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U.S. Department of Health and Human Services

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Agency Response Letter GRAS Notice No. GRN 000405

Return to inventory listing: GRAS Notice Inventory

See also Generally Recognized as Safe (GRAS) and about the GRAS Notice Inventory


CFSAN/Office of Food Additive Safety

November 1, 2012

Takashi Kuriki, Ph.D.
Chief Scientific Officer
Ezaki Glico Co., Ltd.
4-6-5, Utajima, Nishioyogogawa
Osaka, JAPAN

Re: GRAS Notice No. GRN 000405

Dear Dr. Kuriki:

The Food and Drug Administration (FDA) is responding to the notice, dated September 20, 2011, that you submitted in accordance with the agency’s proposed regulation, proposed 21 CFR 170.36 (62 FR 18938; April 17, 1997; Substances Generally Recognized as Safe (GRAS); the GRAS proposal). FDA received the notice on September 28, 2011, filed it on October 11, 2011, and designated it as GRAS Notice No. GRN 000405.

The subject of the notice is 1,4-α-glucan branching enzyme preparation from Geobacillus stearothermophilus strain TRBE14 (branching enzyme preparation). The notice informs FDA of the view of Ezaki Glico Co., Ltd. (Ezaki) that branching enzyme preparation is GRAS, through scientific procedures, for use as an enzyme in the production of cyclic dextrin. Ezaki states that the typical use level of branching enzyme preparation is 500 Units per gram (g) substrate, which is equivalent to 1.37 milligram (mg) total organic solids (TOS) per g substrate.

As part of its notice, Ezaki includes the report of a panel of individuals (Ezaki’s GRAS panel) who evaluated the data and information that are the basis for Ezaki’s GRAS determination. Ezaki considers the members of its GRAS panel to be qualified by scientific training and experience to evaluate the safety of substances added to food. Ezaki’s GRAS panel evaluated information related to the safety of the production strain, method of manufacture and product specifications, as well as the results of published studies. Based on this review, Ezaki’s GRAS panel concluded that branching enzyme preparation that meets its established food grade specifications is GRAS under the conditions of its intended use.

Commercial enzyme preparations that are used in food typically contain an enzyme component, which catalyzes the chemical reaction that is responsible for its technical effect, as well as substances used as stabilizers, preservatives, or diluents. Enzyme preparations may also contain constituents derived from the production organism and manufacturing process. In its notice, Ezaki provides information about all the components of branching enzyme preparation.

The system established by the International Union of Biochemistry and Molecular Biology classifies branching enzyme as Enzyme Commission number 2.4.1.18. The accepted name for branching enzyme is 1,4-α-glucan branching enzyme and its systematic name is 1,4-α-D-glucan: 1,4-α-D-glucan 6-α-D-(1,4-α-D-glucano) transferase. The CAS Registry Number of branching enzyme is 9001-97-2. Branching enzyme has a molecular weight between 62,000 and 66,000, is thermostable, and has optimal activity at 50° C and pH 7.5.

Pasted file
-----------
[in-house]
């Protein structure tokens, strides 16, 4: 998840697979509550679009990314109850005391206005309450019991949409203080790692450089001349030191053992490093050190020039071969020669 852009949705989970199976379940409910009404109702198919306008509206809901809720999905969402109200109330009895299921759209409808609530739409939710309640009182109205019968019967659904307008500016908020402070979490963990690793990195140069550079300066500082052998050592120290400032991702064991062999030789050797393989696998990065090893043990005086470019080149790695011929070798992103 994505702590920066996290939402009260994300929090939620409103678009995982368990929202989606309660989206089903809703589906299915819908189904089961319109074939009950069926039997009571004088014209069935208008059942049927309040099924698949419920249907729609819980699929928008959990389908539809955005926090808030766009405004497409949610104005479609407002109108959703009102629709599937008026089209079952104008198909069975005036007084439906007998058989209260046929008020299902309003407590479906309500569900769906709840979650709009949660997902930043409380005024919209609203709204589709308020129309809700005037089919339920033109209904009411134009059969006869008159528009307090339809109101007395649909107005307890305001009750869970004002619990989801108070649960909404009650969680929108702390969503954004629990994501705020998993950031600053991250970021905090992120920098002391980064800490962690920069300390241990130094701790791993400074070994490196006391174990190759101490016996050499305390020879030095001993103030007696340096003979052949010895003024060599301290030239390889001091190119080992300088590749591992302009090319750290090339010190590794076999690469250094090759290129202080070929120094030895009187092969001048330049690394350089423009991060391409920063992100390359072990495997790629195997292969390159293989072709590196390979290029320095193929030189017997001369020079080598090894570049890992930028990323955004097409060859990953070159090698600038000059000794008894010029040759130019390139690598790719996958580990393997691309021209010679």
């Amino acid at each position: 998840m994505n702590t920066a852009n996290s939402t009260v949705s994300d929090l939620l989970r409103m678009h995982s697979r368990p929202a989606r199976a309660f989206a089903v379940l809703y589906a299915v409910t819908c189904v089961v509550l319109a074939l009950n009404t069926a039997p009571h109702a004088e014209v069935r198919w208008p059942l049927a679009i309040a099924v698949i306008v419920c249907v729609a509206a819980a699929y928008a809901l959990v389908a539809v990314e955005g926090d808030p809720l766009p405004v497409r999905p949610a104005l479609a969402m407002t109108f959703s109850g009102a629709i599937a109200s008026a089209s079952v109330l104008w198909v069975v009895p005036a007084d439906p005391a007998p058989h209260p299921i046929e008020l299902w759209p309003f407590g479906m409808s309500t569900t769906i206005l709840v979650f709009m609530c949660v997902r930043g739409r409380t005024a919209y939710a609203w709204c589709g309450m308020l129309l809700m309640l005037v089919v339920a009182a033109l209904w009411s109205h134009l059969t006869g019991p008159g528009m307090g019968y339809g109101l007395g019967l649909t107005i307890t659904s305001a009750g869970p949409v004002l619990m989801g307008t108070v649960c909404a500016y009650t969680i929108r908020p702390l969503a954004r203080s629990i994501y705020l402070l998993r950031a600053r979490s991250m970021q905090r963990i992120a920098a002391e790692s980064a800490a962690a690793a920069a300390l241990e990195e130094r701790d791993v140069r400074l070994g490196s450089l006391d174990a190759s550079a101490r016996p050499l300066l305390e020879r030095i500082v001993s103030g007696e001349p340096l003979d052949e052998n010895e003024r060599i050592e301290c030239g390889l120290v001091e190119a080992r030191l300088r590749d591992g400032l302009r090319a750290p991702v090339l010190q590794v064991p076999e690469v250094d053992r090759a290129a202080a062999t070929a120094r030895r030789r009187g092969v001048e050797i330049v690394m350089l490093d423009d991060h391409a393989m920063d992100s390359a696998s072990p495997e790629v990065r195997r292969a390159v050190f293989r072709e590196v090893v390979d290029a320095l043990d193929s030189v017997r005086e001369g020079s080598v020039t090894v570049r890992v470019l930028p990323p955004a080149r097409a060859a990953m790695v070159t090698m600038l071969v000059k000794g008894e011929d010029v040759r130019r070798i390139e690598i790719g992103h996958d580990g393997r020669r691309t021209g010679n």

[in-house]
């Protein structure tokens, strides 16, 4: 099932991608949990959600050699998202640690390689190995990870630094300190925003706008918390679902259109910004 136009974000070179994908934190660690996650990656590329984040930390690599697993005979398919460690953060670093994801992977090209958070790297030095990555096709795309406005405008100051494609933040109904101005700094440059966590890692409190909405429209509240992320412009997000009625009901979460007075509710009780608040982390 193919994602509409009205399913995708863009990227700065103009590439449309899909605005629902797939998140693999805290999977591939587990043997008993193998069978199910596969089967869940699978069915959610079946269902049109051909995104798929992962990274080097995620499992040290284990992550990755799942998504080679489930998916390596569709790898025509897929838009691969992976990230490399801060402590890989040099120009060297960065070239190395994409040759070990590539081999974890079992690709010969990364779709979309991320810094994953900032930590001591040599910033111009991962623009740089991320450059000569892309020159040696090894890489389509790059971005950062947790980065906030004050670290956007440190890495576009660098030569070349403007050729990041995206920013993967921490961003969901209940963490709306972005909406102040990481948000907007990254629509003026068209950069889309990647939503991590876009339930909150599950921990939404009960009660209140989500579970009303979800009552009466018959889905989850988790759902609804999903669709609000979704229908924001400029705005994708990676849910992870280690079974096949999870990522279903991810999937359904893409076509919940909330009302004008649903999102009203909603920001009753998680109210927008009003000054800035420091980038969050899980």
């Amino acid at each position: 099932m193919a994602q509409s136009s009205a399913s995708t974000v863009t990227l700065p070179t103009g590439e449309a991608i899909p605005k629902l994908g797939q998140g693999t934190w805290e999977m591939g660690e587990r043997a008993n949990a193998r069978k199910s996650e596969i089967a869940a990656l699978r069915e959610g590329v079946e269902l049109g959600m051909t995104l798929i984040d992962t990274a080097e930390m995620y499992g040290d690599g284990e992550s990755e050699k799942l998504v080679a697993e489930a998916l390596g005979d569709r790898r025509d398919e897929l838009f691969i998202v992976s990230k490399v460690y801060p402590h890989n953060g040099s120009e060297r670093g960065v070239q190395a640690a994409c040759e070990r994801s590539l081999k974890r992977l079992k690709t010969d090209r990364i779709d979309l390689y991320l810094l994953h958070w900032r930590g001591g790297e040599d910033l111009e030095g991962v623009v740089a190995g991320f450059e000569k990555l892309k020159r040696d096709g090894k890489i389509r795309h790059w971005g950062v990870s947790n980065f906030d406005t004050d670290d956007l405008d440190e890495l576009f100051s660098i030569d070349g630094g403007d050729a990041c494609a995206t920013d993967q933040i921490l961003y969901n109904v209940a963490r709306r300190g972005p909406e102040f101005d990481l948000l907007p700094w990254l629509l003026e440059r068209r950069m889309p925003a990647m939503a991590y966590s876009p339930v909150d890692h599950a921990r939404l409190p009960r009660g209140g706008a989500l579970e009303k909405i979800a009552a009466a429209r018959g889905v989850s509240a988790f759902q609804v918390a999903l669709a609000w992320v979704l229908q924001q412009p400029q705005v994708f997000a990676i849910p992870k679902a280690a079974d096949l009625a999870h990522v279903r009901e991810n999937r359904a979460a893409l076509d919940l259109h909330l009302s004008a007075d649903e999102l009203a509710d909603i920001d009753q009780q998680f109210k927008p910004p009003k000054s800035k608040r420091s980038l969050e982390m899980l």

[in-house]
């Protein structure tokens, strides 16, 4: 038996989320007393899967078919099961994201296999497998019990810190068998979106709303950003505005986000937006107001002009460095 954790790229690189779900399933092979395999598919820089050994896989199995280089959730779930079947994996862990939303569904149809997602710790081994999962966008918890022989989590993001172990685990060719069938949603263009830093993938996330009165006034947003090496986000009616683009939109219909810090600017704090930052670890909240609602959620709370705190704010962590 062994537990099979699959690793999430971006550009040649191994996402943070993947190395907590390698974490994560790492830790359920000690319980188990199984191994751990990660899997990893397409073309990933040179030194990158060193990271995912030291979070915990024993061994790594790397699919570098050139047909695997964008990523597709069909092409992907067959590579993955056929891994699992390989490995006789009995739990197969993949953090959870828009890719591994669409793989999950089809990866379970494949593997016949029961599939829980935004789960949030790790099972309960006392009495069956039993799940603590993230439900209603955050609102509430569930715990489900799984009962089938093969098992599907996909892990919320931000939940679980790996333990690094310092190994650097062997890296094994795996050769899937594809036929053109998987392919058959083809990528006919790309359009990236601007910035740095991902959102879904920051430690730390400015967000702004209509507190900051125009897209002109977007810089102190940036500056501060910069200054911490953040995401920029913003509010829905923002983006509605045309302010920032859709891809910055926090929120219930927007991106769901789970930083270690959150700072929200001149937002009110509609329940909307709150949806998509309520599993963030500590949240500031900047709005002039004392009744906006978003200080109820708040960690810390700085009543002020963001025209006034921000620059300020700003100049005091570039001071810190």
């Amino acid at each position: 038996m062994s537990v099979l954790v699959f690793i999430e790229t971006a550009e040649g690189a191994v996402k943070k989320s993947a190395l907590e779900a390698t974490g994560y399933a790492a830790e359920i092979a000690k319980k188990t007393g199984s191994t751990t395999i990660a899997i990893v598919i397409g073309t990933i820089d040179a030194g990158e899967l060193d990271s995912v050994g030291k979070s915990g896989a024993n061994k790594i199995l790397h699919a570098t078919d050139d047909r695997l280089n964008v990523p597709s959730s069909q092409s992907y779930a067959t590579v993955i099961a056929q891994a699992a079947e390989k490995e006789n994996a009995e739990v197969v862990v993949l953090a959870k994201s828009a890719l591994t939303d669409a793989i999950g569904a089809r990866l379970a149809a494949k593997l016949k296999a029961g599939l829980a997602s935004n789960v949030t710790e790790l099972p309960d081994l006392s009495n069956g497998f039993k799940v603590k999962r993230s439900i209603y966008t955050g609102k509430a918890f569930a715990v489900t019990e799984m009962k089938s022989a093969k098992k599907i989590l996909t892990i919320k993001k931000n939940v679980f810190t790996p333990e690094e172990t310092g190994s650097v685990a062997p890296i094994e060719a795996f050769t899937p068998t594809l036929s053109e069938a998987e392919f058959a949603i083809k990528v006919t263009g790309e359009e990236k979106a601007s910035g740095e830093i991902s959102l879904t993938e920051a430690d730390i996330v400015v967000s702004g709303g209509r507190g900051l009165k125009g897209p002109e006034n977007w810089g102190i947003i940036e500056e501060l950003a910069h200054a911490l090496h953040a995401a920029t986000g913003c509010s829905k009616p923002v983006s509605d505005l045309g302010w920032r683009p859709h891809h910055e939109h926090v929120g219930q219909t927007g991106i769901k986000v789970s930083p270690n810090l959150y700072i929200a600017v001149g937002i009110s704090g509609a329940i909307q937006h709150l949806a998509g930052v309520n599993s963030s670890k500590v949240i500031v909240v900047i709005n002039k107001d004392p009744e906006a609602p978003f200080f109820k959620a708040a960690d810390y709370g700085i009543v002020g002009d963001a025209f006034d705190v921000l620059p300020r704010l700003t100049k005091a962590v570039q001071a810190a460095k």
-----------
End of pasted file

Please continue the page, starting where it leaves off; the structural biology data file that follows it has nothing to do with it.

Branching enzyme catalyzes the intra- or intermolecular transglycosylation reactions in glucan substrates, resulting in the formation of α-(1,6) glucosidic bonds. The reaction product is cyclic dextrin.

Ezaki states that the production microbe G. stearothermophilus strain TRBE14 was isolated from a soil sample and was identified phenotypically and genotypically. G. stearothermophilus strain TRBE14 is a strictly aerobic, endospore-forming, Gram-positive bacillus. Published information shows that G. stearothermophilus is nonpathogenic, nontoxigenic, and is a safe source of native enzymes.

Ezaki states that branching enzyme is produced by pure culture fermentation of G. stearothermophilus strain TRBE14 using a fermentation medium composed of food-grade ingredients. These include casein (a milk protein), which Ezaki states is removed during the branching enzyme purification process. The fermentation process is conducted under controlled conditions. Following cultivation, the production strain is lysed using egg white lysozyme and e-polylysine to release branching enzyme. The bacterial mass is then flocculated and removed by filtration. The solution containing branching enzyme is purified by microfiltration and concentrated by ultrafiltration. Branching enzyme is then precipitated with ammonium sulfate and recovered by filtration. Water is added to adjust the enzyme activity followed by addition of egg white lysozyme and ethanol as preservatives. Ezaki states that the manufacturing process is carried out in accordance with current good manufacturing practices. The typical activity of branching enzyme preparation is 40,000 Units per milliliter (mL) and the content of TOS is approximately 9.7%.

Ezaki states that branching enzyme preparation conforms to: 1) the specifications for enzyme preparations described in the Food Chemicals Codex (7th edition, 2010), and 2) the current (2006) General Specifications and Considerations for Enzyme Preparations Used in Food Processing established by the FAO/WHO Joint Expert Committee on Food Additives, except for the absence of antimicrobial activity. The test for antimicrobial activity is excluded because branching enzyme preparation contains ethanol and egg white lysozyme, which have antimicrobial activities.